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7 Myths About Foreclosures
Debunking common misperceptions about this often overlooked market of real estate
Because the foreclosure market has been relatively dormant in recent years, many people don’t fully understand how foreclosures work. This lack of understanding can foster foreclosure myths that are dangerous both for homeowners who want to avoid foreclosure and buyers interested in purchasing a foreclosure.
Here are seven of the most common myths about foreclosures:
Myth 1: Foreclosures only happen in poor areas.
Foreclosures come in all shapes and sizes and occur in all neighborhoods. From low-income to million-dollar properties, you will see the full spectrum of homes entering into the foreclosure process. Economic forces such as rising interest rates and decreasing home values affect homeowners from all types of neighborhoods.
Myth 2: Financial irresponsibility causes most foreclosures.
While there are always those cases of financial neglect, most homeowners have shown some high level of financial responsibility in order to qualify to purchase a property in the first place. Unforeseen events such as job loss or a catastrophic accident can cause sudden and unpredictable financial havoc for homeowners. In addition, foreclosures also tend to increase when interest rates are up and property values begin to decrease. When this occurs, homeowners may find themselves paying higher monthly mortgage payments for a property that is no longer worth what they originally bought it for.
Myth 3: All foreclosures are in disrepair.
While some foreclosures can be in less than ideal shape, many are in great condition. The myth that all foreclosures are in disrepair seems to be driven by the other myth that foreclosures are usually caused by financial irresponsibility. Many homeowners who find themselves in a default situation encounter circumstances that are out of their control. Even so, this usually does not negatively affect the condition of the property. However, if you are not an expert in buying foreclosure properties, it is highly recommended that you seek the advice of a professional who is experienced with these types of sales to avoid common pitfalls.
Myth 4: Lenders want to foreclose on homeowners.
The foreclosure process is costly and time consuming, and is a last resort for lenders to recover their investment. When a homeowner defaults on a mortgage agreement, the lender must first file a public default notice after which the homeowner is given a grace period known as a pre-foreclosure period. During this time, the homeowner can pay off the debt or choose to sell the property. The minimum timeframe for a pre-foreclosure period varies by state and can range from 27 days (Texas) to 290 days (Wisconsin). Only at the end of the pre-foreclosure period can the lender auction the property off to a third-party buyer or repossess the property and sell it on the regular market.
Myth 5: Foreclosures are often bought for pennies on the dollar.
While it is true that foreclosures are often purchased below market value, one should be leery of anyone claiming that one can consistently find discounts of less than 10 percent of market value. According to a RealtyTrac analysis of foreclosure sales in the last seven months, the average savings on foreclosure purchases nationwide is approximately 29 percent below full market value.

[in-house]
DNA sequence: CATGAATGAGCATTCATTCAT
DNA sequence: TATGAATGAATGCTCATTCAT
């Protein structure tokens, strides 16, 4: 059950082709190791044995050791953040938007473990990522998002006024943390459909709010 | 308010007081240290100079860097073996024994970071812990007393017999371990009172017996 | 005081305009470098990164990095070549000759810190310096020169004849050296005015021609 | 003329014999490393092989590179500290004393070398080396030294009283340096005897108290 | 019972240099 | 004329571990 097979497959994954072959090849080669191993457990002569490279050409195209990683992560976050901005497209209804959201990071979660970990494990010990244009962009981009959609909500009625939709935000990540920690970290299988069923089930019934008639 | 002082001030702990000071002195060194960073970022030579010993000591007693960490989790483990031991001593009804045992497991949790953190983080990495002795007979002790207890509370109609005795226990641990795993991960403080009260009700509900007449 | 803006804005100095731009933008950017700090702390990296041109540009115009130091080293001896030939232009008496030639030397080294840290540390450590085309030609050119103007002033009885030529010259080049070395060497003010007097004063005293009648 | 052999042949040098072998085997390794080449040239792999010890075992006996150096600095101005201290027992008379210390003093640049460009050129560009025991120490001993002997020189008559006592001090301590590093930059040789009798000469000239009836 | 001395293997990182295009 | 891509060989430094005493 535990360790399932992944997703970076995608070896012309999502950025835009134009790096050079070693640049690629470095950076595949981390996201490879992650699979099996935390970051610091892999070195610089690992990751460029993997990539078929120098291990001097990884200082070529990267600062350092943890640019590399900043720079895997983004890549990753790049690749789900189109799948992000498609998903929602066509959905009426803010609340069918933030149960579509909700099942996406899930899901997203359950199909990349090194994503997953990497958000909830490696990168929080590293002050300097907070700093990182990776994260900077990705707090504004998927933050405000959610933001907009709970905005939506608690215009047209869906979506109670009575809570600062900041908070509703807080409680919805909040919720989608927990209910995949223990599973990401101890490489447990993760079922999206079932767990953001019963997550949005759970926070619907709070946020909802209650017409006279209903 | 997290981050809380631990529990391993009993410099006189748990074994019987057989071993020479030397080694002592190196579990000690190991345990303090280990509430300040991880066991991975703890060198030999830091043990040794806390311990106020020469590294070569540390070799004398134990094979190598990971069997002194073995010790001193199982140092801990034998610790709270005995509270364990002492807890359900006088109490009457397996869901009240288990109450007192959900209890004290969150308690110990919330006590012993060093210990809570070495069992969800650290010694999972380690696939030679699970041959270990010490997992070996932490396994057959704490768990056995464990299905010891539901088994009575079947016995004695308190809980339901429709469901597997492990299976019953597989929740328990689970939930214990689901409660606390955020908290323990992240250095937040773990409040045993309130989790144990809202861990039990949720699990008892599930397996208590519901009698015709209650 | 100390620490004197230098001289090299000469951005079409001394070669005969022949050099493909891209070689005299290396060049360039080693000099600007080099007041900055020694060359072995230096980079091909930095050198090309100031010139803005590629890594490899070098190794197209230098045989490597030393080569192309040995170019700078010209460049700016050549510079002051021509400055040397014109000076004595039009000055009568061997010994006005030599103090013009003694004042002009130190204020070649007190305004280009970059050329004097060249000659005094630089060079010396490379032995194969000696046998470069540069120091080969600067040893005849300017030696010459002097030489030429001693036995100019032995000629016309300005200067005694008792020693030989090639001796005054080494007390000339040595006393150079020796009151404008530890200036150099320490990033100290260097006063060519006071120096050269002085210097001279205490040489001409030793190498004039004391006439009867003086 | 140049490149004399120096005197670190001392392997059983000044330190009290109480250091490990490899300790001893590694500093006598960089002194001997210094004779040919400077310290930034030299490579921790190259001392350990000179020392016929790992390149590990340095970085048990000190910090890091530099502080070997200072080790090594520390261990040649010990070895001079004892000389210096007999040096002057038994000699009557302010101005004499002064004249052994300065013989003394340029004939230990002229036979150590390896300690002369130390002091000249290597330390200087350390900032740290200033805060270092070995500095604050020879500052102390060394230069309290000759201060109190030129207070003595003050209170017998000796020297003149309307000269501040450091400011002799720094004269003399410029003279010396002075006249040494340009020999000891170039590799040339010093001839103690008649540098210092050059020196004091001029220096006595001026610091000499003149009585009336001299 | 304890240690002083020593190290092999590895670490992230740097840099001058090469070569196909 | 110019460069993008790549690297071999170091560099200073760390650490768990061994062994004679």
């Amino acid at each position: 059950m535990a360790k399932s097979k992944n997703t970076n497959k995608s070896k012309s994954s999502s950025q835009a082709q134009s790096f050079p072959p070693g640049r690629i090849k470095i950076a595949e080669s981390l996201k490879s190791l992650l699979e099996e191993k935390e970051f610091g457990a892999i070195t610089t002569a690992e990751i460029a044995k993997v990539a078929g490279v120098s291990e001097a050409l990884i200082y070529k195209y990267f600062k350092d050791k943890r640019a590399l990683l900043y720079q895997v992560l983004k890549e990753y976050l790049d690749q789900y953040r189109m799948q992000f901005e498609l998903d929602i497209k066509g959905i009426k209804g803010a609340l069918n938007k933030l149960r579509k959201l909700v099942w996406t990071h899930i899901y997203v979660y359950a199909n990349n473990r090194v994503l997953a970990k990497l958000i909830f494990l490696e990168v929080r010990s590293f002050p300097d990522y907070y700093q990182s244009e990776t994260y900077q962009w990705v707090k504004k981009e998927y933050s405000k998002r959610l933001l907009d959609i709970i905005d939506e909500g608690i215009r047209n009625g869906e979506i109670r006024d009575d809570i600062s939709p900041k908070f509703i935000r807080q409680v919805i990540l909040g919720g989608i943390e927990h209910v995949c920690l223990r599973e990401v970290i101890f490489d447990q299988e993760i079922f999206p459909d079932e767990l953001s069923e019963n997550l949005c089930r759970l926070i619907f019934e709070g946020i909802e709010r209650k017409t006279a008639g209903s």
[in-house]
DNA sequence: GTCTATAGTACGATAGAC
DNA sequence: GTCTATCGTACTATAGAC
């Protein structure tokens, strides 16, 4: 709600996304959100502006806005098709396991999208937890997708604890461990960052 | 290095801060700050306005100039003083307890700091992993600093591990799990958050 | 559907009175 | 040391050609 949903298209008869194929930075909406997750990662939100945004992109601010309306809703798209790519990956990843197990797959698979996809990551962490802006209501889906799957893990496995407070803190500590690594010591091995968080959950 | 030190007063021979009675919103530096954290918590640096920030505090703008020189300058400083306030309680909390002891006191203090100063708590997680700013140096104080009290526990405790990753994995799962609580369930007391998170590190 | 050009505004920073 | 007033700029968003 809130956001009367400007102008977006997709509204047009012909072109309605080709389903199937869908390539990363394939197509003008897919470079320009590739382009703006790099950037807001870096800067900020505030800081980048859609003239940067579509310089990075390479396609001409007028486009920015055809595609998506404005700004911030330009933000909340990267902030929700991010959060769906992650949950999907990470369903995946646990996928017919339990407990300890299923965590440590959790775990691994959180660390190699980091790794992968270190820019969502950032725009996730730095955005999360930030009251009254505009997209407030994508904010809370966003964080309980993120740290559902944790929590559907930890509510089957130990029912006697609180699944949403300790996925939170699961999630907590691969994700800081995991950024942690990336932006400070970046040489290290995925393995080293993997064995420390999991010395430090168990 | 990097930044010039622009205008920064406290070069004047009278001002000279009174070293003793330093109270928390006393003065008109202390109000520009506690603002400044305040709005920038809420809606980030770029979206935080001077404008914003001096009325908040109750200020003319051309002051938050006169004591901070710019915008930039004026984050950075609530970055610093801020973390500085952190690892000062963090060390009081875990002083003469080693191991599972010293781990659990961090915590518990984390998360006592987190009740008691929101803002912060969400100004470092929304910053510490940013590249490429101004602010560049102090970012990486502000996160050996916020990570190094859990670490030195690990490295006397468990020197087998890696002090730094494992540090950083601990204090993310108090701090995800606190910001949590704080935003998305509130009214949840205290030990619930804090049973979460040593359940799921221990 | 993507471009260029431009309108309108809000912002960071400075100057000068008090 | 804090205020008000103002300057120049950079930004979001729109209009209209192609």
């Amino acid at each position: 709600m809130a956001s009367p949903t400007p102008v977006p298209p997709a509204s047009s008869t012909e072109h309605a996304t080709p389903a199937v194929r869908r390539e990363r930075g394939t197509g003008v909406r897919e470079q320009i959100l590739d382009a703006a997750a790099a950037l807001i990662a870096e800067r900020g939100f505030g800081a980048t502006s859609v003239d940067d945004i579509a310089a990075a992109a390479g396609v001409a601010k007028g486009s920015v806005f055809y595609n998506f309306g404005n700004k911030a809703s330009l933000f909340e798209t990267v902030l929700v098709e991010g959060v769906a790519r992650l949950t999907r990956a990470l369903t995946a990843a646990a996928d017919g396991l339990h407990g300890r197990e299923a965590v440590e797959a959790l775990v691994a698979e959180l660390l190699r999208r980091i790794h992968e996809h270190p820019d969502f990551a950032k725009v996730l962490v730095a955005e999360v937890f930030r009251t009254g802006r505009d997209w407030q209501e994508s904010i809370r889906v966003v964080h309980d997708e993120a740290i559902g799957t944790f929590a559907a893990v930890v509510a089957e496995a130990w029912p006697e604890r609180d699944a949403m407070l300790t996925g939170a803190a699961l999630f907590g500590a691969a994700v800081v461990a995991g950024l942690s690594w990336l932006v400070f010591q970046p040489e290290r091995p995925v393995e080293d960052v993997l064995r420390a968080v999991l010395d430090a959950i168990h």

Myth 6: Foreclosure buyers usually take advantage of the homeowner.
While homeowners in default should be wary of unscrupulous buyers and investors who try to take unfair advantage of the situation, most foreclosure buyers can actually help an owner to walk away with something to show for equity in the property and avoid a bad mark on his or her credit history. During the pre-foreclosure period, a potential buyer may approach the homeowner in default and arrange to buy the property before the foreclosure actually takes place. This pre-foreclosure sale also benefits buyers, allowing them to often purchase properties below full market price.
Myth 7: Foreclosure buying is only for professional investors.
Perhaps at one time this may have been the case, but with all of the tools available to today’s buyers, more people than ever before have the opportunity to purchase foreclosure properties. Using online resources such as RealtyTrac’s online foreclosure database, potential buyers can search nationwide for properties in pre-foreclosure, up for auction or banked-owned, as well as find extensive reports on each property listed. Buyers can also get financing and find real estate agents familiar with ins and outs of the foreclosure market to help create a smoother transaction.
By Jim Saccacio, RealtyTrac Chief Executive Officer
A Quick Guide to Home Improvement Financing
There’s no place like home. But how much better would it be with that addition, or with a new kitchen? Once you have created a vision for your home, you’re going to need some money to get the job done. How do you get from here to there? Well, that depends on your financing options.
Home Improvement Financing Options
Credit Cards. The go-to for your clothes shopping may be the best answer for home improvement financing as well. If the cost is under a thousand dollars, a credit card is cost-effective and hassle-free. There is no paperwork or up-front costs like appraisal and origination fees.
Home Equity Loans. Home equity loans and home equity lines of credit (HELOCs) allow you to tap into the equity you’ve already established in your house in order to finance your home improvements. This way, you can use the equity you’ve established without actually selling your home. As an added bonus, interest payments are usually tax-deductible: One of the keys to home improvement financing is trying to minimize the pain of this interest.
Home Equity Lines of Credit. A home equity loan is generally the best way to go if you’re doing a one-time project. If the project is ongoing, however, a HELOC is a more flexible way to go. In open-ended projects, there are sometimes unexpected costs down the line, and you’ll find you need more money than was initially estimated. If more costs come up, you can withdraw more, without the hassle and expense of having to reapply. At the same time, they retain the tax deductibility advantage of home equity loans, and the interest rate is usually much lower than that of credit cards.